Bullet Bose aka Subhash Chandra Bose
VROOM FACTOR >> Indian racing legend
With an illustrious career that includes over 250 racing trophies, Bullet Bose not only dominated Indian motorcycle racing for over four decades, but also was the fastest Bullet rider (hence the name Bullet Bose) of his time. “I don’t know why but people always thought I had a natural talent for racing,” says Bose, who rode his first race on a Lambretta scooter in 1967, as an 18-year-old. Bose didn’t win the race, but he got the attention, and two years later, he was all geared to take on the big guys with his Royal Enfield Bullet. “At that time, racing bikes were all road bikes.
A biker had to adapt his riding style according to the motorcycle. But this factor helped us understand our bikes better. We would tune them ourselves and improve them, accordingly,” he recalls. Despite the challenges, Bose dominated all the major racetracks in India — from Sholavaram in Chennai, to Juhu Airport in Mumbai, Barrackpore in Kolkata, Safdarjung in Delhi and the Agram track in Bengaluru, even as he also reigned over the rolling trophies presented only after a rider wins for three consecutive years. Bose also became the face of popular bikes of his era including the Yamaha RX 100, Rajdoot RD 350 and Honda CZ 350, the first racing thoroughbred to arrive in India. But Bullet remained his favourite. “On the race track, power is not the most important criteria. What matters is handling and the Bullet was not only a sturdy bike but also handles better,” he says. Bose, now 63, has moved his attention to representing and helping young riders, but the passion lives as he continues to ride his Bullet on a racetrack, at least once a week. “Once you stop racing, the fear kicks in. And, racing is something I can’t let go of,” he admits. Bose was conferred with an Honour Roll Award at the India Bike Week, that ended in Goa on February 3.
VROOM FACTOR >> Filmmaker, documents biking trips
Gaurav Jani is known around the world for his documentaries that capture the nomadic spirit of a biker. His first introduction to this life of a biker happened while working with Ram Gopal Verma for his film Jungle where he spent six months in the forest searching for locations for the film. When the film was completed, he quit his job and started on a solo journey to the Changthang Plateau in Ladakh, bordering China. “I wanted to capture lives away from the cities. So, when I met these guys who were living a nomadic life at 15,000 feet above sea level, I was fascinated,” he recalls. Jani spent months living with nomadic clans in the region, capturing their daily life. The footage led to the film, Riding Solo on Top of The World, which has won 11 awards. His next film, One Crazy Ride, took him on the uncharted roads across the Arunachal Pradesh, a road many said didn’t exist. Currently, Jani is working on his next documentary film, Motorcycle Chang Pa that captures his one-year journey across the high altitude Changthang desert in the Himalayas. It is slated to be released soon.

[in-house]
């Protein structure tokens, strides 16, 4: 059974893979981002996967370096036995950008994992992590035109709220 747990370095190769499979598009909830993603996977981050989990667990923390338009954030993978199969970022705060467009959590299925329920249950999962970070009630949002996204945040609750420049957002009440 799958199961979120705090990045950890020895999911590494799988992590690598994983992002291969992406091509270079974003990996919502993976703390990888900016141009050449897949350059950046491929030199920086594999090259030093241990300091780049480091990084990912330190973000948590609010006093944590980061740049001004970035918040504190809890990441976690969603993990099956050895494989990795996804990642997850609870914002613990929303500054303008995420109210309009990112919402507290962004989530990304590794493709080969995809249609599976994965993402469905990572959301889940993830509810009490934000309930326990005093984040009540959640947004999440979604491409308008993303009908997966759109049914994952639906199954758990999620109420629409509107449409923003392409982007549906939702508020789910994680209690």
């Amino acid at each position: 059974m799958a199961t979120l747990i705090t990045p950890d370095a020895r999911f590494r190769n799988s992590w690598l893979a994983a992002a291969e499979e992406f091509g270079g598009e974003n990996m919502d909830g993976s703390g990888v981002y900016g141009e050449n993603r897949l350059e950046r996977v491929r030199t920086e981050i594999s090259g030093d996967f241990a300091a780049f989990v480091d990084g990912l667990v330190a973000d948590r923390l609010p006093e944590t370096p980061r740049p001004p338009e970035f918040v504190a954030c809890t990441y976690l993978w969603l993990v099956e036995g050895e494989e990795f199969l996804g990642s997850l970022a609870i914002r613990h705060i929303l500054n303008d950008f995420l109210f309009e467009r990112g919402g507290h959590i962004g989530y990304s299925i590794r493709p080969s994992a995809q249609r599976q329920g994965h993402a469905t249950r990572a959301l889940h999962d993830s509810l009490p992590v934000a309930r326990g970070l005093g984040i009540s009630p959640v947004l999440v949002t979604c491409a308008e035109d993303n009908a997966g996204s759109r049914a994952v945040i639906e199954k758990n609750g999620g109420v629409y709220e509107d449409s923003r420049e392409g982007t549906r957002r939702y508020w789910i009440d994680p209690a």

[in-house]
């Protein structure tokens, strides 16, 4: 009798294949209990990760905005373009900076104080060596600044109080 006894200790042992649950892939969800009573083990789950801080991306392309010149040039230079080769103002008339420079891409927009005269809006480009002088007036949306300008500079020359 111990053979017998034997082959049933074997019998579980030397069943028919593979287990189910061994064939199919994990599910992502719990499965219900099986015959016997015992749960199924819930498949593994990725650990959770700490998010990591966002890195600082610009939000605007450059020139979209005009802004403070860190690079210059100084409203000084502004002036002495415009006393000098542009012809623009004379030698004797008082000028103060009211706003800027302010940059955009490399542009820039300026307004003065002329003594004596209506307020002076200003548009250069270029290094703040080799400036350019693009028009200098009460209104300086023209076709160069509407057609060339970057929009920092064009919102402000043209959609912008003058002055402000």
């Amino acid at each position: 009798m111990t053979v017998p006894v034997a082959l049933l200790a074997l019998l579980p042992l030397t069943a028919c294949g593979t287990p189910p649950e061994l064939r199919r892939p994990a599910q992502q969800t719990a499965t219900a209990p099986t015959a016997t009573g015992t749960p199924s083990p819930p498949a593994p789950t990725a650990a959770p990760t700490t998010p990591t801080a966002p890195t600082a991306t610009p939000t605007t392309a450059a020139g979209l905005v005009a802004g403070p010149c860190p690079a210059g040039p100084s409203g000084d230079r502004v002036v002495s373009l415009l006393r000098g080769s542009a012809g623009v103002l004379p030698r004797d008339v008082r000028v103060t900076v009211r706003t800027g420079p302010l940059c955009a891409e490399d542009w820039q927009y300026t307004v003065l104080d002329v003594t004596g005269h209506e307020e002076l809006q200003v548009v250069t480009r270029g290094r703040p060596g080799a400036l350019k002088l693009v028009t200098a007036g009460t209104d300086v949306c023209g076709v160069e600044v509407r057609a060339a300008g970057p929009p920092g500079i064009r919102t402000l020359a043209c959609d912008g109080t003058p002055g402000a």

VROOM FACTOR >> Plans to build the fastest Bullet to race at Bonneville Salt Track in Utah
Bhaskaran has only one aim in his life — to touch the 250-kph mark on Bonneville’s Salt Race Track in Utah, USA. The automobile engineer has been working on building the fastest Bullet for over four years now. “I have managed to touch 170-172 kph at the moment, and am hoping to touch at least 200 before using a Nitrous Oxide kit. The bike is not yet complete, and would require some more time, but I’m determined to cross the 250 kph mark,” he says. Kunal says that the Bonneville is one of the toughest tracks and requires one to maintain a top speed over a distance of five km. If the bike tuned well, the engine could blow-up. Despite the risk, Bhaskaran seems confident and looks at it as a personal goal. “It’s about building something unique and being able to say that you had the know-how to do it,” he believes.
Anand Bhalerao & Dean Fernandes
VROOM FACTOR >>Developed India’s first V-Twin engine
After six years and lakhs of rupees, this enterprising duo has finally completed their V-Twin engine. The duo started work in 2007, but the first two years were spent on just designing the engine, and the rest on building it. They picked up raw materials on their own and built the engine from scratch. Since Anand was an expert in Aluminium die cast, the white metal seemed like the most apt choice.
“Except for the old RE (Royal Enfield) block and the head, everything from the fish rod, clutch, cranks, oil pumps — we built them on our own,” he says. After several trial-and-error attempts, and modifications, on August 16, 2012, they kick-started their V-Twin engine, based on an old RE chasis with an impressive 45-degree bent between the two cylinders. The bike is designed in Café racer style, made popular in the UK in the 1980s. “We are currently in talks with RE guys to build bikes around that engine,” he says.